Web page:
Here is some additional information on the affect of alfalfa weevil damage on plant regrowth. It is provided by Les Vough, Extension Forage Crops Specialist at the University of Maryland. Last week we discussed extending the cutting schedule to 35 – 38 days in damaged fields.  Keep in mind that we are talking about 35 to 38 days from the time regrowth has begun.  It may have already been 2 to 3 weeks since cutting and regrowth is just now beginning, so that means 35 to 38 days from now.  Rather than basing it on days, growers should let the second cutting go to about 25% bloom. With the predicted summer drought and current stressed conditions of damaged plants, some extra recovery time will be beneficial. An adequate fall recovery period will be more critical this year because of this damage. Les recommends 55- to 60-day recovery period prior to the fall cutting, i.e. last summer cutting completed by August 20 to 25 (August 10 to 15 in mountain  areas of western Maryland) and harvest around October 20.  So adjust 2nd cutting harvest date as much as possible to achieve the desired time period for 3rd cutting. Second cutting will have reduced stem numbers/plant and most likely

significantly reduced yield.  We don't expect stand loss of good, vigorous stands.  New late summer seedings and older, week stands could possibly be affected. As indicated in last week’s newsletter, monitoring for potato leafhopper will be especially important in these fields.

 

Field Corn.

Although economic levels of cereal leaf beetle in small grains were scattered throughout the state, we are starting to see cereal leaf beetle feeding on field corn. Damage can appear significant; however, it is usually confined to field edges near wheat fields and generally plants outgrow the damage. No treatments will be needed unless you find 10 or more beetles per plant and 50% of the plants exhibit feeding damage. In some cases, an edge treatment may be needed. A pyrethoid will provide control. You should also begin scouting the earliest planted non-Bt corn for the presence of European corn and southern corn stalk borers. Since we rarely treat for the southern corn stalk borer, be sure to pull out the whorls of 10-20 plants per field to determine which insect is causing the damage. Southern corn stalk borer larvae will appear spotted compared to the cream colored body of the corn borer. In addition, small corn borers can be killed by a number of natural factors so be sure you find live larvae before making a treatment decision. We are seeing plants with damage but larvae are no longer present in irrigated corn, a corn borer treatment should be considered if 50% of the whorls are infested with live larvae. In non-irrigated corn, the treatment threshold is 75-80% infested plants. Ambush, Pounce, or Warrior will provide the best control.

 

Small Grains.

We have started to notice wheat fields with bleached heads. Although this may be attributed to a number of factors do not forget that Hessian fly can cause similar damage. In early planted wheat with bleached heads,  we can also find the “flax seed” stage (Hessian fly puparium) present at the upper stem joints. As wheat dries down, this feeding damage will weaken the stems and you could see lodged stems in the next 10 day to 2 week period.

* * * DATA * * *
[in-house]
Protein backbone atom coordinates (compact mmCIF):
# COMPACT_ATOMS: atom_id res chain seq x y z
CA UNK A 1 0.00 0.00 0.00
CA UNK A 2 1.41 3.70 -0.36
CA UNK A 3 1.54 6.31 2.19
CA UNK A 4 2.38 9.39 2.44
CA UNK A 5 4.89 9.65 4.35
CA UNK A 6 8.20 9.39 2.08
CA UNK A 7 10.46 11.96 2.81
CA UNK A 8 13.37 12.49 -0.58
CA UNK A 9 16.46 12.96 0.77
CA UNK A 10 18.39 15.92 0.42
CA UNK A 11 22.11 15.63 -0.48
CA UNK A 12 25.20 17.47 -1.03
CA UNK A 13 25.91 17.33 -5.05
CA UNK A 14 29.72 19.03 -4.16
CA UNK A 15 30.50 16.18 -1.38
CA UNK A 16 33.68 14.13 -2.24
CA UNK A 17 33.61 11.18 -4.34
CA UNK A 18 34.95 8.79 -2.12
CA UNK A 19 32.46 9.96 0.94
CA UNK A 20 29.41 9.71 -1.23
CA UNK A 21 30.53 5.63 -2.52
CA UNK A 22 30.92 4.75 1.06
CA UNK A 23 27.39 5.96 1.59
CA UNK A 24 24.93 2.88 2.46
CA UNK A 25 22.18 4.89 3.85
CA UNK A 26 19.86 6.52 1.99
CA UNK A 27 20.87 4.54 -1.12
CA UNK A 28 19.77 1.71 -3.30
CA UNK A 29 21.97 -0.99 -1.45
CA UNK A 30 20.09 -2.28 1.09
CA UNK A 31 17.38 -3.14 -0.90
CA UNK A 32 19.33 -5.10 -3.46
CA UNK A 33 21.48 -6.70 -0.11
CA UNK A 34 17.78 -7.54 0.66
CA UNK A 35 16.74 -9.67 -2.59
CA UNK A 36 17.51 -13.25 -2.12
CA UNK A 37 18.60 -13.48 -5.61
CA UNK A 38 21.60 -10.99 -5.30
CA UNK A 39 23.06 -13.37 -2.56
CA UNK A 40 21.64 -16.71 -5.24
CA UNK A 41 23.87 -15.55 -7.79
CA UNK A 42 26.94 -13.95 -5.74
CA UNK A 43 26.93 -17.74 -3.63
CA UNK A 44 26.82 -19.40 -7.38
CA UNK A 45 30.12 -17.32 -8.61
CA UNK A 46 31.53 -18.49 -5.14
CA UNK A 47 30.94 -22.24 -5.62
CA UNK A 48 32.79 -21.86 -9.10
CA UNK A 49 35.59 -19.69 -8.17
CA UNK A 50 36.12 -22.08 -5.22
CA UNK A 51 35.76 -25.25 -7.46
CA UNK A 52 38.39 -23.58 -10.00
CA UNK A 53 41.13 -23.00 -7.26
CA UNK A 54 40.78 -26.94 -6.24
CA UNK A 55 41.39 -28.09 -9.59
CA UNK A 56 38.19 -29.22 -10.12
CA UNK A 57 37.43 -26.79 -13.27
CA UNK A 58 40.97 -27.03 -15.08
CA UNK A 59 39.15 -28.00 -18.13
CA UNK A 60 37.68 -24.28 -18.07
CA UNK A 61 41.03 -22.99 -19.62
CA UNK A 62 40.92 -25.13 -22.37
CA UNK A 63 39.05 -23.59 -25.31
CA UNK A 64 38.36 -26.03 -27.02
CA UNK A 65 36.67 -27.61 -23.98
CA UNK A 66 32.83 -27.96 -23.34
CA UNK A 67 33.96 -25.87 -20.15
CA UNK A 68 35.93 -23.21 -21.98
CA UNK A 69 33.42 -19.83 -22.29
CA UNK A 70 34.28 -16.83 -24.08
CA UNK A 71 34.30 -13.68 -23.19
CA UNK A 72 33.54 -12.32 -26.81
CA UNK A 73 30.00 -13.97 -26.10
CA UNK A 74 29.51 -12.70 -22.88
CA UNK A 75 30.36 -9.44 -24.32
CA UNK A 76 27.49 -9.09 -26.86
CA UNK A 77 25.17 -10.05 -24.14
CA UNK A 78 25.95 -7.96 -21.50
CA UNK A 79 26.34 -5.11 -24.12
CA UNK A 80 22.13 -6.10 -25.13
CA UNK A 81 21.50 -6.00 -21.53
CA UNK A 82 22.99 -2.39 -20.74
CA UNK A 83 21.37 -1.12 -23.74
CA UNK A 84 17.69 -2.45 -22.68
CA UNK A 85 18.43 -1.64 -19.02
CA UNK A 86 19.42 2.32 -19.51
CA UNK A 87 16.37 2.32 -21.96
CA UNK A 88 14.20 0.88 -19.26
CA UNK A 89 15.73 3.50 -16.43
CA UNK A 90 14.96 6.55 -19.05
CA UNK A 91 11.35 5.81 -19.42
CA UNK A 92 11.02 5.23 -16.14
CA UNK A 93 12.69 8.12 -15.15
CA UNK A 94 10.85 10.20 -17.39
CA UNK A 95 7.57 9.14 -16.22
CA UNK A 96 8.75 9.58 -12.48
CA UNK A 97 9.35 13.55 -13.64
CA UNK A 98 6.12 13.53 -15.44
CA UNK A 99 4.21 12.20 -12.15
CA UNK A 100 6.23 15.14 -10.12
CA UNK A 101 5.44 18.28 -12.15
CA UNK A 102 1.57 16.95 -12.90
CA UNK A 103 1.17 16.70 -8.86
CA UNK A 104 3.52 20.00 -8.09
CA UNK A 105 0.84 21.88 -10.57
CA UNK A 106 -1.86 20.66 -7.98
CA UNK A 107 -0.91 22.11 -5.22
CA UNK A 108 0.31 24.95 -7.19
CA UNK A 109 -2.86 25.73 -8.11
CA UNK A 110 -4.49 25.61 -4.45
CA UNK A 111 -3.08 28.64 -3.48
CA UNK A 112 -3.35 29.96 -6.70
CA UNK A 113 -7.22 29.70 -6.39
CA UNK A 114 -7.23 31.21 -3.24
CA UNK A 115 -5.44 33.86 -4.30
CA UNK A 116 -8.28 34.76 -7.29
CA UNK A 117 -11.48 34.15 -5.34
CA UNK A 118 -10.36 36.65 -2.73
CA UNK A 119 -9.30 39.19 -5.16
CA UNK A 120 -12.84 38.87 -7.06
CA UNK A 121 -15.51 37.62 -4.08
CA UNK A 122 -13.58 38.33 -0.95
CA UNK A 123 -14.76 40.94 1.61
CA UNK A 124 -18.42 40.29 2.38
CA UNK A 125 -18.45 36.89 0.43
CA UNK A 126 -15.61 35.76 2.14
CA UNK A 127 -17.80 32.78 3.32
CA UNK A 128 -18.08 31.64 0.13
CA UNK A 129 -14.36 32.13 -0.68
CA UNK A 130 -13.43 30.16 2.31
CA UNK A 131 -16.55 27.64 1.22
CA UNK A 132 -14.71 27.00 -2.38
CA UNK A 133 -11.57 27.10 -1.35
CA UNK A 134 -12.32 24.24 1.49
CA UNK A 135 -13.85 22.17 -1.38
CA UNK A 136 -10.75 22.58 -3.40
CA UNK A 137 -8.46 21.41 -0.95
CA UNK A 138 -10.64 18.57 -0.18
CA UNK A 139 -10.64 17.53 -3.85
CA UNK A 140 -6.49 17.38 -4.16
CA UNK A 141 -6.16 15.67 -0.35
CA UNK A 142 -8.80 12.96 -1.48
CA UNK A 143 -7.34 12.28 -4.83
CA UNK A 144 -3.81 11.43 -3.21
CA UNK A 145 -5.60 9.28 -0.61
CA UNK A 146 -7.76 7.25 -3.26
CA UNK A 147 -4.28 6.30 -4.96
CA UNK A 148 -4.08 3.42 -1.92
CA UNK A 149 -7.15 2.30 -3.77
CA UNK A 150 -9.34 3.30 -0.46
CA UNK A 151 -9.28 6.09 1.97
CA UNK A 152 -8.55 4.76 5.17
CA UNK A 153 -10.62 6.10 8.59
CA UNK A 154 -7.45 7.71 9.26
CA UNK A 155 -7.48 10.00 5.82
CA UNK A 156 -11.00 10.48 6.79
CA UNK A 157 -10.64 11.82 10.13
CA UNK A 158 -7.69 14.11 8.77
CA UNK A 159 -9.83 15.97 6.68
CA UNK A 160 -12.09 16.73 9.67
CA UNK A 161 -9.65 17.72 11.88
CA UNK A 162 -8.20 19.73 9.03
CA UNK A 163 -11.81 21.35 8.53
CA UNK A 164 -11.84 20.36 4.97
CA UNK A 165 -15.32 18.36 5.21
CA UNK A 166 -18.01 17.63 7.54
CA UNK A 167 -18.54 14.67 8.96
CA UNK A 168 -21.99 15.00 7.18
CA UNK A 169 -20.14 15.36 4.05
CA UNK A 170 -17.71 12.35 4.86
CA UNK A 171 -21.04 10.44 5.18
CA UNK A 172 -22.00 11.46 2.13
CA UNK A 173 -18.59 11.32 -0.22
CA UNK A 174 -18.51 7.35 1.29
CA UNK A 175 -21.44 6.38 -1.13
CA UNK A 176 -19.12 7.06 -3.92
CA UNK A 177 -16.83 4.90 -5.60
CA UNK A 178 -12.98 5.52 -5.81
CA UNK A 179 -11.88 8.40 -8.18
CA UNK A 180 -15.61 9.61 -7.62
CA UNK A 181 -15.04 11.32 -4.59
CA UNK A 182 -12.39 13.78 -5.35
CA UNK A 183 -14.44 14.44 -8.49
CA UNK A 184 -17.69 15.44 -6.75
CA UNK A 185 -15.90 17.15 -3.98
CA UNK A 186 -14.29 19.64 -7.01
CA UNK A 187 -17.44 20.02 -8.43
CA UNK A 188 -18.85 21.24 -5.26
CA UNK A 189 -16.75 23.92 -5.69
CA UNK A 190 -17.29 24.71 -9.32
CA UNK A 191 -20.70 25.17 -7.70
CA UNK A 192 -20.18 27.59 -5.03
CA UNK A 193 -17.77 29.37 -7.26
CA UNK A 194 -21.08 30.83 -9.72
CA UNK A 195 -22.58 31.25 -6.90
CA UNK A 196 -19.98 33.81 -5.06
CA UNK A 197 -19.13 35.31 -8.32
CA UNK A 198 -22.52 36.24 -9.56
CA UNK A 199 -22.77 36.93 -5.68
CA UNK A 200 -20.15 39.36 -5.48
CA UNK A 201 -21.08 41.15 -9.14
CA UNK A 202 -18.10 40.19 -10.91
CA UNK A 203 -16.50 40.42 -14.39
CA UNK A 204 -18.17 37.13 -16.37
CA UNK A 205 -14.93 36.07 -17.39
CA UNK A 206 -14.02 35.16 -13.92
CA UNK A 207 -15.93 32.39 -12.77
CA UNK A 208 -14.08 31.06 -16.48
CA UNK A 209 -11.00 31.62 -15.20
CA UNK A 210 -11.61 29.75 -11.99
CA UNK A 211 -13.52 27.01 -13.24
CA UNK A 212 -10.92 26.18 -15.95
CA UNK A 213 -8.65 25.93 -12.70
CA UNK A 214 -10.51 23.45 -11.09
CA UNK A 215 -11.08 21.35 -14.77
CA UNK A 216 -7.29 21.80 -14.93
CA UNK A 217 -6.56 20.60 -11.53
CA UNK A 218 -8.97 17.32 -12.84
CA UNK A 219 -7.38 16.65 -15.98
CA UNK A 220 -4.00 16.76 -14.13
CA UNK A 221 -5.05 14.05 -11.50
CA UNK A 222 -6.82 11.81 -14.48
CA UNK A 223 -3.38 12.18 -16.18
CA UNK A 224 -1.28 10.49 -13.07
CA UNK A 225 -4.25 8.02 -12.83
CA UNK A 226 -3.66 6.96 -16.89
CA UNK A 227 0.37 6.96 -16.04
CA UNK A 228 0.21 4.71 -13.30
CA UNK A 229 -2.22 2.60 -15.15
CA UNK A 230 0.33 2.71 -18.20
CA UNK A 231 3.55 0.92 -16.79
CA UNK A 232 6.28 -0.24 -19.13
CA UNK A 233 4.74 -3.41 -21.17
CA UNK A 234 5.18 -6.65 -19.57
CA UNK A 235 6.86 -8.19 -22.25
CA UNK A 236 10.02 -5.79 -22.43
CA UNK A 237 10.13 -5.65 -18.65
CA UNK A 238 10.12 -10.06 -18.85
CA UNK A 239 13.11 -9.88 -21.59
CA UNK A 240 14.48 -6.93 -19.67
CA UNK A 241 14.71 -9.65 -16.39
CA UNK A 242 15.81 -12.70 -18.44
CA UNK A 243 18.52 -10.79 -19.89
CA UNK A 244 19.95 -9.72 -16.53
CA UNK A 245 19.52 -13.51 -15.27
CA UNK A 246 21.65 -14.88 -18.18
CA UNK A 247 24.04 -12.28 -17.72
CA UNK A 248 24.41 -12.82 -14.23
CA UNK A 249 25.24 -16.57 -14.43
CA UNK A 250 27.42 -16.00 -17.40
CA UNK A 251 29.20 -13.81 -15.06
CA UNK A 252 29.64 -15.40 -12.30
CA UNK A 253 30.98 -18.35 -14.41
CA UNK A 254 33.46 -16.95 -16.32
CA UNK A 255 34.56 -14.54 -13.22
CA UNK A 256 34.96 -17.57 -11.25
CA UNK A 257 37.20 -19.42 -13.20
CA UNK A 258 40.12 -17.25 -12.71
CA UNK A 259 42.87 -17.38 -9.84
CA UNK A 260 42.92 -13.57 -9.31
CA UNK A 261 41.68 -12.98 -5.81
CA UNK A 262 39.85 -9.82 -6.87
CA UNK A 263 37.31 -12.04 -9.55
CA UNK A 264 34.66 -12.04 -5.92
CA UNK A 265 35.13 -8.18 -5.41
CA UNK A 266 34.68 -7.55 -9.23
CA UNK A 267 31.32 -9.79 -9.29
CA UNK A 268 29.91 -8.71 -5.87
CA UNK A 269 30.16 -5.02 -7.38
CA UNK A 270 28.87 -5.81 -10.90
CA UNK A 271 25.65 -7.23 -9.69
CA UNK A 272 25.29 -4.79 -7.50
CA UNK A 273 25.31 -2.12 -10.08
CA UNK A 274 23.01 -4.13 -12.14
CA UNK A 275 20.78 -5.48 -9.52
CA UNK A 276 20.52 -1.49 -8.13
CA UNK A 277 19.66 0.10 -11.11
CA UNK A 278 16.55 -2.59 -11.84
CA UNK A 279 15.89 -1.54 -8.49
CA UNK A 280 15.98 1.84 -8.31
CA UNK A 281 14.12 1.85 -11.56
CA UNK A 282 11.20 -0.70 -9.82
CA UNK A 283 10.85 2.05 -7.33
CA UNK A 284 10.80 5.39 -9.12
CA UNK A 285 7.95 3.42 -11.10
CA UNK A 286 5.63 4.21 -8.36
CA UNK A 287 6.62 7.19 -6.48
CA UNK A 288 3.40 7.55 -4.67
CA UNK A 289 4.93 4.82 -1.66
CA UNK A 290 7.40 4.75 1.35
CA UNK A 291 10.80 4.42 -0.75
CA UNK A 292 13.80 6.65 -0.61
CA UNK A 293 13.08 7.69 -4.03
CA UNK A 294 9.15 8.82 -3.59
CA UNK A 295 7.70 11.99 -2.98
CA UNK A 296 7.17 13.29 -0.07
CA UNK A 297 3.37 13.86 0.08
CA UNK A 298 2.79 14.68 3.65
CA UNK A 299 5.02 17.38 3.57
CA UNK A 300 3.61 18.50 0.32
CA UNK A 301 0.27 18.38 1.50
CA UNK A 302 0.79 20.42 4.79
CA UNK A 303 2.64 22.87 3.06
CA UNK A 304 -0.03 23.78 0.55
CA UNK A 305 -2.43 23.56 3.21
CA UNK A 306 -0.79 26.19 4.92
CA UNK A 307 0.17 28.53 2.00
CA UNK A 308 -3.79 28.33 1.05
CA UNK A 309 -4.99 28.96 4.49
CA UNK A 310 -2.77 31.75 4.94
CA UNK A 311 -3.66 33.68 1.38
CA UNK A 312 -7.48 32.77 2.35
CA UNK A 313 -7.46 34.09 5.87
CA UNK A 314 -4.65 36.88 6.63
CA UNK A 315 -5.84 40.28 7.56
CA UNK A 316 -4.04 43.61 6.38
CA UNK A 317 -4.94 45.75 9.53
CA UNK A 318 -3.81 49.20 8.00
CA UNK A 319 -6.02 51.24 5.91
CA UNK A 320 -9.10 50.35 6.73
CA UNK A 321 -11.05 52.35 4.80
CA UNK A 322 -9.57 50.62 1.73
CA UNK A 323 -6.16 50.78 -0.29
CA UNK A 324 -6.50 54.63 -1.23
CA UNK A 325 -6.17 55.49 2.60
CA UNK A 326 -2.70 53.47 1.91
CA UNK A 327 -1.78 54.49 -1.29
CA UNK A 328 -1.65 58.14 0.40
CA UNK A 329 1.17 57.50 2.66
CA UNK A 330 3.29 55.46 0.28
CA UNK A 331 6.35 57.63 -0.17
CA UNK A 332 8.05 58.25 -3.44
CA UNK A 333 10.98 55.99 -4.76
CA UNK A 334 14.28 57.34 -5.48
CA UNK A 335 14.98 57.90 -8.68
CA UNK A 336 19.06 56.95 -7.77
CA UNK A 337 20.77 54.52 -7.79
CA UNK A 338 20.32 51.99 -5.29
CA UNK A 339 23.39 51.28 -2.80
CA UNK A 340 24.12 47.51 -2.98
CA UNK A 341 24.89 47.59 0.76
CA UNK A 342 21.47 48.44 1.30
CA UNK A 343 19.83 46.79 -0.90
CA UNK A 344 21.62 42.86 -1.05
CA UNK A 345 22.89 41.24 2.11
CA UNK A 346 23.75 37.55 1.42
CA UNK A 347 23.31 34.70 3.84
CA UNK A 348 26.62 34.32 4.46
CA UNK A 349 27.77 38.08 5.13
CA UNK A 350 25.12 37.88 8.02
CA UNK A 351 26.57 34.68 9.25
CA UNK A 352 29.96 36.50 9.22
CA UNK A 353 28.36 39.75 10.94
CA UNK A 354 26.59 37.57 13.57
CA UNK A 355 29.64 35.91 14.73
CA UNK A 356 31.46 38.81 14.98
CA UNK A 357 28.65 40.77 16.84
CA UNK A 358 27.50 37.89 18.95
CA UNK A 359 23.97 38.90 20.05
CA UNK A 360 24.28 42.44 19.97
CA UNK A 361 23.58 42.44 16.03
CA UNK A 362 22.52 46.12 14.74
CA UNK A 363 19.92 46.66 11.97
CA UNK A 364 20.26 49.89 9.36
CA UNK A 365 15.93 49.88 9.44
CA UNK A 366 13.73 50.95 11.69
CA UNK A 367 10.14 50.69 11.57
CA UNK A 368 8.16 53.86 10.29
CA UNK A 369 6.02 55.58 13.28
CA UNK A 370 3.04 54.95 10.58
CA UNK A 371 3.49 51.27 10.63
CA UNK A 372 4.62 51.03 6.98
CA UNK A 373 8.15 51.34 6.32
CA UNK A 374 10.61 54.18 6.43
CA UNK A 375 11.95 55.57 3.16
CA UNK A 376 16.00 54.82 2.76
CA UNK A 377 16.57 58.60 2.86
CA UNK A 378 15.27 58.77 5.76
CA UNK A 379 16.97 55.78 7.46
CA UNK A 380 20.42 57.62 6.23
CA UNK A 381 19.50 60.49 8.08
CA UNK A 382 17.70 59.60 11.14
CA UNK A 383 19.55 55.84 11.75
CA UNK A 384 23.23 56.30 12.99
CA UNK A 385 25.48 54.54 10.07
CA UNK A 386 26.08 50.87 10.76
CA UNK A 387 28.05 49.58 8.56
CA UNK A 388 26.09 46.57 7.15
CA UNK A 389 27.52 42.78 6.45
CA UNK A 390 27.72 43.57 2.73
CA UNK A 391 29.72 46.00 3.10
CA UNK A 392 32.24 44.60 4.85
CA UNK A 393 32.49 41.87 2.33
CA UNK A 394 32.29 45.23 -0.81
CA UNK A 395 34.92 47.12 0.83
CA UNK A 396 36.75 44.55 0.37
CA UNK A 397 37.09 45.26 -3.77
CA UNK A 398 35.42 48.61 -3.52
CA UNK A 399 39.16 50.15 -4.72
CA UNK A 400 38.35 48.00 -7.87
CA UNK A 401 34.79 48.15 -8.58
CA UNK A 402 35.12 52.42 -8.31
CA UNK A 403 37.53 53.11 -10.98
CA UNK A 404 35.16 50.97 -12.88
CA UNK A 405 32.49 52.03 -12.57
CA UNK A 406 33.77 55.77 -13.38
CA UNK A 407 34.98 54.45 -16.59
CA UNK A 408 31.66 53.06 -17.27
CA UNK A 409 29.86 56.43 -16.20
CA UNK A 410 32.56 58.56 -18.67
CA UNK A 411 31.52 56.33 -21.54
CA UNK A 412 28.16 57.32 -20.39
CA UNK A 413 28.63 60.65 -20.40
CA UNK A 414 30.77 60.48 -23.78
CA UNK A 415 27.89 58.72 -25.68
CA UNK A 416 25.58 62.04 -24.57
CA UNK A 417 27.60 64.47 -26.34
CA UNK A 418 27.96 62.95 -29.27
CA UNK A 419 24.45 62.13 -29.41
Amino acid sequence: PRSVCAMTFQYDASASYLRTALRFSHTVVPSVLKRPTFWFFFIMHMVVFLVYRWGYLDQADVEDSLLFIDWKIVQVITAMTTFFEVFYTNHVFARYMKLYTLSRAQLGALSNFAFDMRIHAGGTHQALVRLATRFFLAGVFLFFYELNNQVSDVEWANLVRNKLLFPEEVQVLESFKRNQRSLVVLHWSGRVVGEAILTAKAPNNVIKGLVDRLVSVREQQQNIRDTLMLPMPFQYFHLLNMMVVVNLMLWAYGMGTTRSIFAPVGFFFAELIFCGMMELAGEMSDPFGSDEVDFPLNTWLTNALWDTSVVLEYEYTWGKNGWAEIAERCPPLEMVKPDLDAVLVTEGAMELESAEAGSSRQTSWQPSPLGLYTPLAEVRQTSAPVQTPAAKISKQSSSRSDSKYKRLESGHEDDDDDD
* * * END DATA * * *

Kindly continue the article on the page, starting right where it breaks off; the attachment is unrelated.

Timothy.

We have positively identified a rust mite which attacks timothy.  Field will appear yellow and stunted with the plants and leaves tightly rolled described by some as “ pineapple-like ”. In general, this mite causes most of its damage when the weather is cooler. In the summer, the mites appear to become inactive. This rust mite has caused significant problems in Western Maryland for the past few years and was also detected in Pennsylvania this season. Control has been very difficult since the mites can move deep into the curled leaves.  In addition, labeled insecticides/miticides are very limited. Work done at the University of Maryland has demonstrated that Sevin has provided effective control. They are pursuing a Special Local Needs label (24C). We will pursue a similar label and keep you informed of the progress.

 

Soybeans.

The first spider mites have been detected in soybeans in Sussex County and on the Eastern Shore of Maryland. Mites have been present in watermelon fields since early May. Since mites “balloon” between fields, it will be important to check the entire field, not just field edges. No treatment will be needed until you find 20-30 mites per leaflet or 10 % of the plants are showing stippling damage at the base of leaves on at least 1/3 of the plants. Here is some additional information from Deadline MPs and Bullets for slug control in soybeans: (1) They have had good control with the MP formulation if with 3-inches of rain after application,  (2) 10 lbs per acre of Deadline MPs has worked well – get good distribution in the field, (3) If you use the Bullet formulation, you will need to use 15 – 25 lbs to get the same coverage and control.  

 

 

Grain Marketing Highlights - Carl German, Extension Crops Marketing Specialist; clgerman@udel.edu

 

Use Options With Caution

Record open interest in corn options signals many things, among them, grain traders are putting on option positions ahead of expected volatile commodity prices this summer. It may also signal that grain traders are looking for ways, any way, to garner a few extra cents per bushel from this year's crop. This is a good time for a cautionary update.